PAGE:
Kallos Gallery

Attic Black-Figure Amphora Signed By Pamphaios As Potter

The sophisticated social protocols and conspicuous display of elite Sixth Century Athenian culture are here projected in the luxurious pageantry and elaborately ornamented forms of the gods Apollo and Artemis. At the pinnacle of the rich black-figure technique, the potter Pamphaios and his painter have compelled myth, art, and society into harmony. He signs his elegant masterpiece alongside the form of Apollo, patron of artists.

Attic Black-Figure Amphora Signed By Pamphaios As Potter

Late Archaic Period, 515–500 BC

Attributed to a painter close to the Euphiletos Painter, and to the Class of Cabinet des Medailles 218

Ceramic

H: 31cm

 

In different postures and attitudes on both sides of this slender amphora, Apollo plays a white-armed kithara before a goddess, most likely his sister Artemis, who perhaps accompanies his music with song. The god is dressed in a long chiton overlaid by a red and black striped himation with a hatched border, and is seen here in his role as patron deity of music and poetry. Artemis wears a tall polos crown and a long black and red chiton overlaid by a decorated peplos. Her long hair falls in braids over her shoulder, and as is usual for depictions of women on black-figure pottery, the goddess’s skin is picked out with added white clay paint. The scenes evoke Apollo’s performance on Olympos, as described in the Homeric Hymn to Pythian Apollo:

Leto’s all-glorious son goes to rocky Pytho, playing upon his hollow lyre, clad in divine, perfumed garments; and his lyre, at the touch of the golden key, sings sweet. Thence, swift as thought, he speeds from earth to Olympos, to the house of Zeus, to join the gathering of the other gods: then the undying gods think only of the lyre and song … And among them sings one, not mean nor puny, but tall to look upon and enviable in countenance, Artemis who delights in arrows, sister of Apollo … while Apollo plays his lyre stepping high and elegantly, and a radiance shines around him, the gleaming of his feet and close-woven vest. And they, even gold-tressed Leto and wise Zeus, rejoice in their great hearts as they watch their dear son playing among the undying gods.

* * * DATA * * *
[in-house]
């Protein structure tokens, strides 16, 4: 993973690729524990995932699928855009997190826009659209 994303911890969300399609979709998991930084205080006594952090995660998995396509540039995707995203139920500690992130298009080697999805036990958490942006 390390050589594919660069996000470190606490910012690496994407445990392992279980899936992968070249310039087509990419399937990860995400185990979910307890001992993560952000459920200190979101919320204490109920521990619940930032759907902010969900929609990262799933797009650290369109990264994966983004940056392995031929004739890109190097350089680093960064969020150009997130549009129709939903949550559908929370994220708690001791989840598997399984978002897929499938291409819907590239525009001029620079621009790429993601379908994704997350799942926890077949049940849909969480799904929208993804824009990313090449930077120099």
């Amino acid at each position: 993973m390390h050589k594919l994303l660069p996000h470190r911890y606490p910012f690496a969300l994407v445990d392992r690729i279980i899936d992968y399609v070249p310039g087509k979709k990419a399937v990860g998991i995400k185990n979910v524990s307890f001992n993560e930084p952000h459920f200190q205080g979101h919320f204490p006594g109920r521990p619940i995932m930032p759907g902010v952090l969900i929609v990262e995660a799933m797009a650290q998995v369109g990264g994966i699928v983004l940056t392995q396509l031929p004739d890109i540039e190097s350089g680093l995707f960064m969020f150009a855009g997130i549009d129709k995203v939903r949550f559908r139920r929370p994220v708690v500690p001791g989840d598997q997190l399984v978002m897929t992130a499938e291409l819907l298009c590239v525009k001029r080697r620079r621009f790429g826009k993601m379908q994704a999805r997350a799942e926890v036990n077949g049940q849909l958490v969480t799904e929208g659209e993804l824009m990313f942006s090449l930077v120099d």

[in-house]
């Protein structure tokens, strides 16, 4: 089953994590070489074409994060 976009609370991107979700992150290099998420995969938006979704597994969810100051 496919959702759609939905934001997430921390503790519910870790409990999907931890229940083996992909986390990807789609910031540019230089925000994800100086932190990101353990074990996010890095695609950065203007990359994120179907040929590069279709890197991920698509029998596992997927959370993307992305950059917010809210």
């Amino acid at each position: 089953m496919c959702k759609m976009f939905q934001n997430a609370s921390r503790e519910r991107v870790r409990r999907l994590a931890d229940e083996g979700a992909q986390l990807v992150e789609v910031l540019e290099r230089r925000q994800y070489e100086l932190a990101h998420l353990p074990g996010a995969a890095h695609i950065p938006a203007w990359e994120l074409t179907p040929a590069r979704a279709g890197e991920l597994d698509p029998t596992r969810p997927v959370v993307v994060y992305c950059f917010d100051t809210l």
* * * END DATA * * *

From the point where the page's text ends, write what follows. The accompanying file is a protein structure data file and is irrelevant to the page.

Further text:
The Kallos amphora is signed on Side A in black glaze letters by Pamphaios as potter, ΦΑΝΦΑΙΟΣ ΜΕΠΟΙΕΣΝ (‘Pamphaios made me’); it is the only known black-figure amphora to bear his signature. The foot is done in lustrous black clay paint, and the rim and the raised encircling band or torus between the foot and the body are reserved to the original warm orange Attic clay. The graffito ΑΛ is incised on the underside of the foot.

Rays emanate from the foot, and above them is an encircling maeander or key to left, between two black encircling bands. Alternating black and red tongues decorate the upper body just before the join at the neck. Palmettes adorn the reserved spaces on either side of the figures and below the handles. The handles themselves are triple-reeded and terminate in small double knobs at the body, perhaps mimicking the rivets on metal vases; each reed is accentuated along its length by a vertical line of black clay paint on the apex.

On the neck, on both sides, a lively satyr with arm outstretched advances to the right, in pursuit of a maenad or nymph who also advances to the right, glancing back over her shoulder in the direction of her pursuer. The hair and tails of the satyrs are in added red, as are the stripes of the maenads’ chitons, which also feature dots in added white. The lip and interior are glazed black. Pairs of confronted black panthers with added red adorn the rim, separated by small palmettes at the top of each handle.